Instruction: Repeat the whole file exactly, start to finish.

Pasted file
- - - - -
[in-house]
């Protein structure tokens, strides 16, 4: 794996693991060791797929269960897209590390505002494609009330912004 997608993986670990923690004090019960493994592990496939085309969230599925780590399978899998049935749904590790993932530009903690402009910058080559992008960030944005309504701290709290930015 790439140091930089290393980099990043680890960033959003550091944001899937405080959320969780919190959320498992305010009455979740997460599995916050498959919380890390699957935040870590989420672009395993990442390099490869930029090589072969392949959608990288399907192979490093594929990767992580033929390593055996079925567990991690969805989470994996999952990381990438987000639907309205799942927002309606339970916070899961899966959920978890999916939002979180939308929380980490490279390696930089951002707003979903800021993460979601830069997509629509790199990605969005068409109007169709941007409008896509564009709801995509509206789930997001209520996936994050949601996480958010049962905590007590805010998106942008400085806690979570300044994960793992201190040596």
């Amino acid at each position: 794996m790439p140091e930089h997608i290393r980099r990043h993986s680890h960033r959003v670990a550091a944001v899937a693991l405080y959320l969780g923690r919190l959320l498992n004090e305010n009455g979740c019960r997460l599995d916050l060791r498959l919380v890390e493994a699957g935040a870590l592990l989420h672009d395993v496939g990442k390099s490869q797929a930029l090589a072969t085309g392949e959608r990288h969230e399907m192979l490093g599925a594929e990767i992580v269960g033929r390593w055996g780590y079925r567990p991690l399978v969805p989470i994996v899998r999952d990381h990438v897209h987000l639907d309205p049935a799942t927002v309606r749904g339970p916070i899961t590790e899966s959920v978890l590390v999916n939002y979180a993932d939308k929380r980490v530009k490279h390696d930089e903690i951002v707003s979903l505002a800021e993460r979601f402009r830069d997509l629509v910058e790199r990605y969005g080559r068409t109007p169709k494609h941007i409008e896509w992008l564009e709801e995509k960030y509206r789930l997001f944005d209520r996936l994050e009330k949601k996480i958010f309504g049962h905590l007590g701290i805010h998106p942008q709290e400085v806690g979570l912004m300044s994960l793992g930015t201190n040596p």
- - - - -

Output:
[in-house]
């Protein structure tokens, strides 16, 4: 794996693991060791797929269960897209590390505002494609009330912004 997608993986670990923690004090019960493994592990496939085309969230599925780590399978899998049935749904590790993932530009903690402009910058080559992008960030944005309504701290709290930015 790439140091930089290393980099990043680890960033959003550091944001899937405080959320969780919190959320498992305010009455979740997460599995916050498959919380890390699957935040870590989420672009395993990442390099490869930029090589072969392949959608990288399907192979490093594929990767992580033929390593055996079925567990991690969805989470994996999952990381990438987000639907309205799942927002309606339970916070899961899966959920978890999916939002979180939308929380980490490279390696930089951002707003979903800021993460979601830069997509629509790199990605969005068409109007169709941007409008896509564009709801995509509206789930997001209520996936994050949601996480958010049962905590007590805010998106942008400085806690979570300044994960793992201190040596």
């Amino acid at each position: 794996m790439p140091e930089h997608i290393r980099r990043h993986s680890h960033r959003v670990a550091a944001v899937a693991l405080y959320l969780g923690r919190l959320l498992n004090e305010n009455g979740c019960r997460l599995d916050l060791r498959l919380v890390e493994a699957g935040a870590l592990l989420h672009d395993v496939g990442k390099s490869q797929a930029l090589a072969t085309g392949e959608r990288h969230e399907m192979l490093g599925a594929e990767i992580v269960g033929r390593w055996g780590y079925r567990p991690l399978v969805p989470i994996v899998r999952d990381h990438v897209h987000l639907d309205p049935a799942t927002v309606r749904g339970p916070i899961t590790e899966s959920v978890l590390v999916n939002y979180a993932d939308k929380r980490v530009k490279h390696d930089e903690i951002v707003s979903l505002a800021e993460r979601f402009r830069d997509l629509v910058e790199r990605y969005g080559r068409t109007p169709k494609h941007i409008e896509w992008l564009e709801e995509k960030y509206r789930l997001f944005d209520r996936l994050e009330k949601k996480i958010f309504g049962h905590l007590g701290i805010h998106p942008q709290e400085v806690g979570l912004m300044s994960l793992g930015t201190n040596p």